Ecological consequences of broad spectrum versus narrow spectrum antibacterial therapy

Scand J Infect Dis Suppl. 1986;49:189-95.

Abstract

It is commonly assumed that antibiotics with a broad antibacterial spectrum affect the normal flora more than those with narrow spectrum. As exemplified in this overview, this in many cases is a misconception. Comparing two well-absorbed oral antibiotics like amoxycillin and cephradine, the former has more negative ecological consequences on the faecal flora. That is probably due to the effect of amoxicillin on enterococci, allowing resistant Escherichia coli to establish themselves in the ecological niche left vacant when the susceptible E. coli are eradicated. Absorption following oral administration may be of importance for the ecological pressure. However, norfloxacin which is absorbed incompletely, does not negatively affect the faecal flora. Other antibiotics may cause serious disturbances of the intestinal flora if excreted via the bile. Profound effects on the intestinal flora together with high incidences of diarrhoea have been demonstrated for ceftriaxone and cefoperazone while imipenem which has a broader spectrum but is not excreted via the bile, does not affect the faecal flora. It is concluded that factors other than the width of the antibacterial spectrum may be of importance for the ecological consequences of antibiotic treatment.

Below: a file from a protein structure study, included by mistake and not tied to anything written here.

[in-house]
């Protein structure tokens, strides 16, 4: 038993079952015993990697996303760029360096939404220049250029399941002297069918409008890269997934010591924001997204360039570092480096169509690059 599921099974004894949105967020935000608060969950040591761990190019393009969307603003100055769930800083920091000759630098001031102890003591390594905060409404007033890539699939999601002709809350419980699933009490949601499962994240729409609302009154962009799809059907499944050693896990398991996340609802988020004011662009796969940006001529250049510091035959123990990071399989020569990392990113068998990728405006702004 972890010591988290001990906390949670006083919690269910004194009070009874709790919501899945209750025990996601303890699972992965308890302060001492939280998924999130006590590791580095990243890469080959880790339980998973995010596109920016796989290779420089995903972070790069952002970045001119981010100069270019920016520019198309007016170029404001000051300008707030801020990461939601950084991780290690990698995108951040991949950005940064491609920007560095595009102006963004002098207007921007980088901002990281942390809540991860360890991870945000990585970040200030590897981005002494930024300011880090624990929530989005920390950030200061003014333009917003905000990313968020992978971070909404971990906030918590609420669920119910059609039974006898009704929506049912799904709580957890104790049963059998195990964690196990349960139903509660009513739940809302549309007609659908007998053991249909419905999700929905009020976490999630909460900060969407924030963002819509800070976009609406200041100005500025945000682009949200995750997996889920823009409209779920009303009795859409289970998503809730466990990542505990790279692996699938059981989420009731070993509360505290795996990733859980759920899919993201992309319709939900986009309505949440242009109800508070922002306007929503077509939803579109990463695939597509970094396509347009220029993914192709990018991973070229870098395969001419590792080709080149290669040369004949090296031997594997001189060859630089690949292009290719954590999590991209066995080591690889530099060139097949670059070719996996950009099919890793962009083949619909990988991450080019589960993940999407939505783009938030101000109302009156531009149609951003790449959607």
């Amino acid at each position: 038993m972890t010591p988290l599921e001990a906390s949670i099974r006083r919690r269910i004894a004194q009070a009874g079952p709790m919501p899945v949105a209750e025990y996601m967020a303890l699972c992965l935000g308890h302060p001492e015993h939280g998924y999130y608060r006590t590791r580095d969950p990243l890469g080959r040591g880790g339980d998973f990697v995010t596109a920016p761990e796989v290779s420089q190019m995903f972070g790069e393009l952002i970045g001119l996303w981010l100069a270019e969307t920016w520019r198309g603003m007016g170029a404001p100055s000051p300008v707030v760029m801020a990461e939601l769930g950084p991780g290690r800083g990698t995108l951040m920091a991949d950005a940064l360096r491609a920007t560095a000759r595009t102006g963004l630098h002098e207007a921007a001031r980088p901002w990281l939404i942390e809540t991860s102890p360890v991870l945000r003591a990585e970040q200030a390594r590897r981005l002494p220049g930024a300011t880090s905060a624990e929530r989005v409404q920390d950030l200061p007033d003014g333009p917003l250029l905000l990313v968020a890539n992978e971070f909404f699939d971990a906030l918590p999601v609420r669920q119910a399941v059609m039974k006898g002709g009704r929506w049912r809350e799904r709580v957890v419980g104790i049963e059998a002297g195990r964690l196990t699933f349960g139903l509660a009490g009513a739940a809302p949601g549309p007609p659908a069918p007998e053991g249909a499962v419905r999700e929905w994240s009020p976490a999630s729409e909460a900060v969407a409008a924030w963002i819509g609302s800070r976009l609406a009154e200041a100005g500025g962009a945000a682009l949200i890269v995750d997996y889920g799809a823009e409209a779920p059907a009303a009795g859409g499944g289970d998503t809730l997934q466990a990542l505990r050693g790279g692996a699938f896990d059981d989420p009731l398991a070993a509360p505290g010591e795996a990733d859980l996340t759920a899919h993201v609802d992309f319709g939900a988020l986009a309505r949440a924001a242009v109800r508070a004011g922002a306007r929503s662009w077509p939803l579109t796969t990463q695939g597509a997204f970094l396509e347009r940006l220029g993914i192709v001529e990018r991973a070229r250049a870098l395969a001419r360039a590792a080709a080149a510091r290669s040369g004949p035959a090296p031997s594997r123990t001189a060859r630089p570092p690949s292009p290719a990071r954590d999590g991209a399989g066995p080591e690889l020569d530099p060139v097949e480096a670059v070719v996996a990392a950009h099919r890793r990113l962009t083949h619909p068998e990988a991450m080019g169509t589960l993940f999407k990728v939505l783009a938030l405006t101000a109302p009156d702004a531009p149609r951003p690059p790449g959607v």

Publication types

  • Review

MeSH terms

  • Administration, Oral
  • Amoxicillin / therapeutic use
  • Anti-Bacterial Agents / administration & dosage
  • Anti-Bacterial Agents / metabolism
  • Anti-Bacterial Agents / therapeutic use*
  • Bacterial Infections / drug therapy*
  • Cephradine / therapeutic use
  • Feces / microbiology
  • Gram-Negative Bacteria / drug effects*
  • Gram-Positive Bacteria / drug effects*
  • Humans
  • Saliva / microbiology
  • Skin / microbiology

Substances

  • Anti-Bacterial Agents
  • Amoxicillin
  • Cephradine